The Book of Kells Dublin

The Book of Kells is an illuminated manuscript Gospel book in Latin, consisting of the 4 Gospels of the New Testament together with numerous prefatory texts and tables. It was produced in a Columban monastery in either Britain or Ireland and may have had contributions from numerous Columban institutions from both Britain and Ireland. It is believed to have actually been produced c. 800 ADVERTISEMENT.

The text of the Gospels is largely drawn from the Vulgate, although it also includes numerous passages drawn from the earlier variations of the Bible known as the Vetus Latina. It is a masterwork of Western calligraphy and represents the pinnacle of Insular illumination. It is also commonly considered among Ireland’s finest national treasures. The manuscript takes its name from the Abbey of Kells, which was its home for centuries.

The illustrations and ornamentation of the Book of Kells go beyond that of other Insular Gospel books in luxury and complexity. The decor integrates conventional Christian iconography with the ornate swirling motifs common of Insular art. Figures of people, animals and legendary beasts, together with Celtic knots and interlacing patterns in lively colours, jazz up the manuscript’s pages. Much of these minor ornamental elements are imbued with Christian symbolism and so additional stress the themes of the major illustrations.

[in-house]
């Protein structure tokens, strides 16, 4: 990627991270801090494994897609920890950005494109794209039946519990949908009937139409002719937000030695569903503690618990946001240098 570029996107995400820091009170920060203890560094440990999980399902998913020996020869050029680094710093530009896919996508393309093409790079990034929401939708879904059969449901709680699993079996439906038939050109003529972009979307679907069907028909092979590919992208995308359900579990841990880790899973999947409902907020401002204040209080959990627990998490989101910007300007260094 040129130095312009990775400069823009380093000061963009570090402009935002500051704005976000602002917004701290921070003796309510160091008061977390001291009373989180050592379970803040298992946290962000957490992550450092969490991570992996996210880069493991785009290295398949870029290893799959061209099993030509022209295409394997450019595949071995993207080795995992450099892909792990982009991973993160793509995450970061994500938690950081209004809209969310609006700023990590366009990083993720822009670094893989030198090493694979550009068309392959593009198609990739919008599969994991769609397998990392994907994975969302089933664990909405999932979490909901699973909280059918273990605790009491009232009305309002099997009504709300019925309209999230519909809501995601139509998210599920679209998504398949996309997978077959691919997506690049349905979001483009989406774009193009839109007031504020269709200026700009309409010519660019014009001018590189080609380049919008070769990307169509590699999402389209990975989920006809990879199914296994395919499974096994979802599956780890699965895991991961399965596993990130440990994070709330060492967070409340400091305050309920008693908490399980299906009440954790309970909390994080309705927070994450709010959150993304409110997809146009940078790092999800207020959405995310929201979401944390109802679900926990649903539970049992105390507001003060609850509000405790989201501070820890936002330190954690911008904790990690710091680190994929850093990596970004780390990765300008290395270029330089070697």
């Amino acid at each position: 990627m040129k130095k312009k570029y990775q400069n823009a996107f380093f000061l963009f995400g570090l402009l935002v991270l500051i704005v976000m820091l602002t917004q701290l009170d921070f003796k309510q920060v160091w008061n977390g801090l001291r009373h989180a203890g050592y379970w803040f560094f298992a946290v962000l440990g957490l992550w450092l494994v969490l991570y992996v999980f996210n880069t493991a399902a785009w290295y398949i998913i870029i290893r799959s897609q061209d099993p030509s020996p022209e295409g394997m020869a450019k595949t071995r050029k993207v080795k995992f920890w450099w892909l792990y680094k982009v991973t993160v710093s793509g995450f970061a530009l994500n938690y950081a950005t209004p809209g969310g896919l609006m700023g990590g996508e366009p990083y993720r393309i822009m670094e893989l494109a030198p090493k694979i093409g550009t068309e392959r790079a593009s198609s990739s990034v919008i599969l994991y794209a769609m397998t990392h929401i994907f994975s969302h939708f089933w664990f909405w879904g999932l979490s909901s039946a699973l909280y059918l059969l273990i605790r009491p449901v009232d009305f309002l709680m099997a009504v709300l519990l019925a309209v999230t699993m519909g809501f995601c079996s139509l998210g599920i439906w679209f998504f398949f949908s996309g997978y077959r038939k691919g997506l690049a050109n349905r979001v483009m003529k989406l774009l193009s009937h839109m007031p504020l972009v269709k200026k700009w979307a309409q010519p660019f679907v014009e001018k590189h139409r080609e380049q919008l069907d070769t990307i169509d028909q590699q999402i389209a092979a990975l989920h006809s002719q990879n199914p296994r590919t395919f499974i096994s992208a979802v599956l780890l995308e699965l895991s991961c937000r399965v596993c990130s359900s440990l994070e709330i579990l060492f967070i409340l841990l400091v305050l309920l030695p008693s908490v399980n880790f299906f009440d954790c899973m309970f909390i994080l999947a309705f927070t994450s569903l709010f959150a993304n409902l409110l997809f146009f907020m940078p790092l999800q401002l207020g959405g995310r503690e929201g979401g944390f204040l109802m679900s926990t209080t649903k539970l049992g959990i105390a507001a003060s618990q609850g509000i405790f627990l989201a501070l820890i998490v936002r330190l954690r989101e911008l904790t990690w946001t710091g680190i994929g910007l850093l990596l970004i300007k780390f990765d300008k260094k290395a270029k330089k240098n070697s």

The manuscript today consists of 340 leaves or folios; the recto and verso of each leaf total 680 pages. Since 1953, it has been bound in four volumes. The leaves are top quality calf vellum; the unprecedentedly sophisticated ornamentation that covers them consists of 10 full-page illustrations and text pages that are dynamic with embellished initials and interlinear miniatures, marking the furthest extension of the anti-classical and energetic qualities of Insular art.

The Insular majuscule script of the text seems the work of a minimum of three various scribes. The lettering is in iron gall ink, and the colours utilized were stemmed from a vast array of substances, a few of which were imported from far-off lands.

Today, it is housed at Trinity College Library, Dublin which typically has on screen at any offered time two of the current 4 volumes, one revealing a significant illustration and the other showing typical text pages. A digitised version of the entire manuscript might also be seen online.


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